Mrs Beeton – Can she teach us about house sitting?
An ambitious legacy
Written in 1861, Mrs Beeton ’s Book of Household Management has long been seen as a stalwart of advice for the occupation of housekeeping and homecare. Despite beginning to write the book when she was only 21, having no real experience, and borrowing (read copying) extensive material from other female writers at the time, Isabella Beeton’s book remains in popular print today. She was one of the first to offer an extensive, highly detailed recipes. She went beyond simple step by step instructions on cooking, expanding onto advice for the home itself; addressing the ‘servant problem’, modern etiquette, and home care. Although much of her writing clearly must be taken with, excuse the pun, a pinch of salt, we at HouseSitMatch wanted to find out if any of this infamous young lady’s tips stood the test of time. More importantly, whether they could be applied to what seems to be a more modern concept of housesitting.
Whilst her food recipes balance the predominantly good (including tispy cake, honey cake, snow cake, basically any type of cake) with the bad (think eel and calve’s foot broth), some of her more practical household tips are worth bearing in mind. Moreover, although Mrs Beeton’s advice is certainly heavily gendered and is always addressed to the housewife, in 2016 it should be more than applicable to everyone.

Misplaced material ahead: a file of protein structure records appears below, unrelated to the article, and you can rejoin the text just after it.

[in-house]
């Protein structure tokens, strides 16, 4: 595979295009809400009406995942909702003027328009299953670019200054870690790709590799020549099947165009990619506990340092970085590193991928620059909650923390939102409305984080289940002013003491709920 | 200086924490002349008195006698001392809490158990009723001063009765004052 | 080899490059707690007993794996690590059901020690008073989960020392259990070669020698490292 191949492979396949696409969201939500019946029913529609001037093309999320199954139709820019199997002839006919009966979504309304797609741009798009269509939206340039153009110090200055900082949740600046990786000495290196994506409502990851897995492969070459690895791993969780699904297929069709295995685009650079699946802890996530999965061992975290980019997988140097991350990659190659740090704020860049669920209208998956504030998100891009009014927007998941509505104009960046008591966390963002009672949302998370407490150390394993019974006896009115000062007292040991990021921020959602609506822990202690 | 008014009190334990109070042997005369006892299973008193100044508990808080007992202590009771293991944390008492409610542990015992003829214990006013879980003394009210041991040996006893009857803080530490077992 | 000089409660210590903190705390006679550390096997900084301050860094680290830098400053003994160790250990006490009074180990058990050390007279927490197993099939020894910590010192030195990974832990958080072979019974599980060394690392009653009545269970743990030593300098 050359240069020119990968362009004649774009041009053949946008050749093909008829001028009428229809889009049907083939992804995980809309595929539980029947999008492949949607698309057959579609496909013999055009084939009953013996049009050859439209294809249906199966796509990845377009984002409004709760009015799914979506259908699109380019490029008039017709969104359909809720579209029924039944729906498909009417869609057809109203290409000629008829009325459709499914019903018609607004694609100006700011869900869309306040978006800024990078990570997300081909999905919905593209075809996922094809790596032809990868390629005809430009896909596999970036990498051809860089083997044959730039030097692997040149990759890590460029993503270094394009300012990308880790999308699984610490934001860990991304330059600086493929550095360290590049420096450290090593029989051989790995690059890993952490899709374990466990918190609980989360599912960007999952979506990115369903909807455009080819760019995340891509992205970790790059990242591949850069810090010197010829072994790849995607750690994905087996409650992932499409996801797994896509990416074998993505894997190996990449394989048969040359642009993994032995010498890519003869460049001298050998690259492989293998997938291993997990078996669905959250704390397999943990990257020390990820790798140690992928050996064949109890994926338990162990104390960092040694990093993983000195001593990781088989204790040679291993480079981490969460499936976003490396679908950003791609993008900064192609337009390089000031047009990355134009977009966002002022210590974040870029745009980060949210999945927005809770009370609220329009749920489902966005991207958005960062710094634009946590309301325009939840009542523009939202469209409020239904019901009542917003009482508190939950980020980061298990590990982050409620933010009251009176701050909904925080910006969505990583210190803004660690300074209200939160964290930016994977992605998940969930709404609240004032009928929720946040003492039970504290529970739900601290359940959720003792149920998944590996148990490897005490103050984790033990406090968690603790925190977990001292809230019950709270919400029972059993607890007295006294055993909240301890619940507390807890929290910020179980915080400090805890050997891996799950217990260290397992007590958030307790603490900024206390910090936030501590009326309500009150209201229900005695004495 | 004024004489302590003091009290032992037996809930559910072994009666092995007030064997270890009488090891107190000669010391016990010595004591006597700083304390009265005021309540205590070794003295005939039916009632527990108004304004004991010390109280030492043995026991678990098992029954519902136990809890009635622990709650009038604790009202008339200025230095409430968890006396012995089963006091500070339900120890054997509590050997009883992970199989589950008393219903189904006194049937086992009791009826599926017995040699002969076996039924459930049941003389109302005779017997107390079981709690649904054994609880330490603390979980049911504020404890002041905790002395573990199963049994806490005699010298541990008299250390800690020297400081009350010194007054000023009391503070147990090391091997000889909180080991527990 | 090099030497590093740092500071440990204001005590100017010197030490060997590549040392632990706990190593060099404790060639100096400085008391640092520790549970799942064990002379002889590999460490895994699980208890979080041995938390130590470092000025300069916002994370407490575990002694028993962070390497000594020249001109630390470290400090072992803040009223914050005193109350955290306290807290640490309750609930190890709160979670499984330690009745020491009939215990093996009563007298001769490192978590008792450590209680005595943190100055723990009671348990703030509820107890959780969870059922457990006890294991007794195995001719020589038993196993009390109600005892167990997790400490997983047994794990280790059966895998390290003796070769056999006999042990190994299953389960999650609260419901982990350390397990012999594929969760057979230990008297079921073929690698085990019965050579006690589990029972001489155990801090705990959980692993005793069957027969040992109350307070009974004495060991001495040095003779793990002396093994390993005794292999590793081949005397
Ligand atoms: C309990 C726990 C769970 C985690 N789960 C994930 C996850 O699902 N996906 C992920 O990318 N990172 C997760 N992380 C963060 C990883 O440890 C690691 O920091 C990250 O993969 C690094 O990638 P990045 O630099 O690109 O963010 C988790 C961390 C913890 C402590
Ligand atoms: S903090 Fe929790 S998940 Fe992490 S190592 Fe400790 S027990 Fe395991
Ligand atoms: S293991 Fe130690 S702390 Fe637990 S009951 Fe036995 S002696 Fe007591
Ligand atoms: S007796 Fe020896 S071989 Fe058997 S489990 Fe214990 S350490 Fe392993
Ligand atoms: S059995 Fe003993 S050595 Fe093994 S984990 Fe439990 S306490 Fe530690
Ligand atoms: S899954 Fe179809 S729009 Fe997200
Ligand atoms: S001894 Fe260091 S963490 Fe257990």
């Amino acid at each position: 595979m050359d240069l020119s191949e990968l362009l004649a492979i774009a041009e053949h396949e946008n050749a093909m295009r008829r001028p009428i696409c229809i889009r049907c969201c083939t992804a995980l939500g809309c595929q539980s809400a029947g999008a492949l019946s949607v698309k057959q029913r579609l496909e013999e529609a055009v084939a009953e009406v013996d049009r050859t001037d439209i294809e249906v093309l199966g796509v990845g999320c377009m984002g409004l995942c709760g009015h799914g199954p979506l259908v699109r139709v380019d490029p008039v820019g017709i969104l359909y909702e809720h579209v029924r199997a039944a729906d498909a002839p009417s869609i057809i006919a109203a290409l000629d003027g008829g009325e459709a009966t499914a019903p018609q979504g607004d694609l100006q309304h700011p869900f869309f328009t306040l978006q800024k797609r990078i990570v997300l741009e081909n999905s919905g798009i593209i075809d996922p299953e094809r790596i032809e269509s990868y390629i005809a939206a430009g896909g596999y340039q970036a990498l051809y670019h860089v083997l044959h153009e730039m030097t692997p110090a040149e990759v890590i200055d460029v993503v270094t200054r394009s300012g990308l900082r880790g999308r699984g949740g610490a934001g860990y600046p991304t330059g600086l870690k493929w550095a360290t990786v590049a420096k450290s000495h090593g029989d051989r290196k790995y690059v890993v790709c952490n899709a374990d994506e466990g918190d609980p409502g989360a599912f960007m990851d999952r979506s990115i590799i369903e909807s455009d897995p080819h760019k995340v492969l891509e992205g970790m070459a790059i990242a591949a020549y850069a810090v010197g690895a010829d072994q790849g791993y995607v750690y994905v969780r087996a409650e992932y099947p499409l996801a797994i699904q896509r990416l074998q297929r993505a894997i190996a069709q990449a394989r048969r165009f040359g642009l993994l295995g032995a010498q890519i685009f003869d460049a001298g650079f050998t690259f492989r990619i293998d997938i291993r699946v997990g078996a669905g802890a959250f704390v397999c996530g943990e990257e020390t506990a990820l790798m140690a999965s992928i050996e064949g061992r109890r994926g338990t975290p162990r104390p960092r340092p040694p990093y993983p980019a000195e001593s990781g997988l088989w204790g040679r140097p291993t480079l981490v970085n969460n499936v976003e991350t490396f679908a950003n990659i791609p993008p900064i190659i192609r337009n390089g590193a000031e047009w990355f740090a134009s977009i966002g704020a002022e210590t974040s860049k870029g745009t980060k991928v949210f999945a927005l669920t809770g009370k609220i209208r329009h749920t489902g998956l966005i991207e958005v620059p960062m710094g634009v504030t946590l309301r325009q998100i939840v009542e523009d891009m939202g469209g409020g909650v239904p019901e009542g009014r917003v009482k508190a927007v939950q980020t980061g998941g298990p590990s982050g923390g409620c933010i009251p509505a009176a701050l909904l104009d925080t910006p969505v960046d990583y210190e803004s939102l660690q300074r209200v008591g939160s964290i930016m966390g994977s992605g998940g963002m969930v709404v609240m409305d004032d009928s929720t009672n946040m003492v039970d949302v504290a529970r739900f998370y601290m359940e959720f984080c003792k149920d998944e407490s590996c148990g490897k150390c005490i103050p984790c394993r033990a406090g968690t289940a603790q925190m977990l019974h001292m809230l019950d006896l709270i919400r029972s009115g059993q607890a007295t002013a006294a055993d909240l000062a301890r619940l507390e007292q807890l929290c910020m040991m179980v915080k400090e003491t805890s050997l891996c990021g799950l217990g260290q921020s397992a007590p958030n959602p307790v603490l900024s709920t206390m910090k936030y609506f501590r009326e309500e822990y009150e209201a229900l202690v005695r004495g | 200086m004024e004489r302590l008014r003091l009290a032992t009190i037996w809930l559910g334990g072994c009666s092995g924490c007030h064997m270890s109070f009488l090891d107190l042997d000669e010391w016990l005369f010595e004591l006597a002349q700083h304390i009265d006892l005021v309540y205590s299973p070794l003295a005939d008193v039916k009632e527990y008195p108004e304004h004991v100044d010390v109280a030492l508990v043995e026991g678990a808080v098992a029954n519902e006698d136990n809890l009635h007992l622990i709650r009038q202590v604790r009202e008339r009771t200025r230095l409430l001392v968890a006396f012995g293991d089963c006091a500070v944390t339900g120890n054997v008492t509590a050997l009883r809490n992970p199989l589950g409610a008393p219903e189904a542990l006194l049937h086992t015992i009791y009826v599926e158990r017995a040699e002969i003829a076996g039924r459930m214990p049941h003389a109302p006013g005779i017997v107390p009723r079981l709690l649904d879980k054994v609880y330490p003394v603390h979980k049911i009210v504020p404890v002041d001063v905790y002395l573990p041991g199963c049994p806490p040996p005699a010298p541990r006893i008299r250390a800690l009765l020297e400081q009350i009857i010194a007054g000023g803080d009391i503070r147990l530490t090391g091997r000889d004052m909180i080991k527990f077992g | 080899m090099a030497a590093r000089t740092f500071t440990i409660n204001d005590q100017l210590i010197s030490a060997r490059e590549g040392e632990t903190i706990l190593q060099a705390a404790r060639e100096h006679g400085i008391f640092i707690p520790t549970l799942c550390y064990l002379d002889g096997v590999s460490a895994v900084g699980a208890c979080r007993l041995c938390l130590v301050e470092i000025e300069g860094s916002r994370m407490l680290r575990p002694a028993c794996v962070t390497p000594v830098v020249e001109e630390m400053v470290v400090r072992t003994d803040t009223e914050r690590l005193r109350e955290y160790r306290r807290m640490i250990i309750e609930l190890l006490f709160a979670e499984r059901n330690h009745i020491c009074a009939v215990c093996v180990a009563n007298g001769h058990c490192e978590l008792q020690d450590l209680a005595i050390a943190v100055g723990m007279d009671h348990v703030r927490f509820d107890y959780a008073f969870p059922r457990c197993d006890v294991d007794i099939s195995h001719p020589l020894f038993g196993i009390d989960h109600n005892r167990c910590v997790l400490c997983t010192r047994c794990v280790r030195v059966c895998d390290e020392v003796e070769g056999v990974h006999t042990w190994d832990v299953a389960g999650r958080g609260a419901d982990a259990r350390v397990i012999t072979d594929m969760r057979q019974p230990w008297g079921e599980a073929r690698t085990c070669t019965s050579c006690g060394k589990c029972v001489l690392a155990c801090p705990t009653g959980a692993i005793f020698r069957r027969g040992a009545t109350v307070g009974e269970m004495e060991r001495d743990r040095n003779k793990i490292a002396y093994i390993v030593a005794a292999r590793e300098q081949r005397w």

TOP TIPS –
As a homeowner, it is a lovely gesture to prepare a welcoming meal for your housesitters on their arrival. A meal typical of where you live, with local ingredients is a good place to start.
As a housesitter, it is an equally nice gesture to prepare a meal for the homeowners on their return from their holiday. Even better if you have the time to spend with them over the meal sharing news of their trip and your time in their home with their pets
3 Top Tips for Housesitters and Homeowners
- Early rising and household work: Mrs Beeton emphasises cleanliness and neatness which is unsurprising for a prim and proper middle-class Victorian lady. However, her primary motivation for getting up early and doing as many domestic duties as possible is a little surprising. Her argument is that effective management frees up time to be spent enjoying yourself with friends and family, rather than continuing with arduous domestic activities. As advice, this is easy to apply to the case of housesitting: you’ll have as much of the day as possible to explore, work, and relax.
- Organisation: ‘Whether the establishment be large or small, the functions of the housewife resemble those of the general of an army or the manager of a great business concern.’ This is certainly an important maxim for both the homeowner and the housesitter prior to and during the housesit. Typically, the homeowner will leave a list of things which are useful to know during the housesit. This tends to include information on petcare, plants, and emergency contact numbers, so it’s handy to check that everything is clearly described and detailed.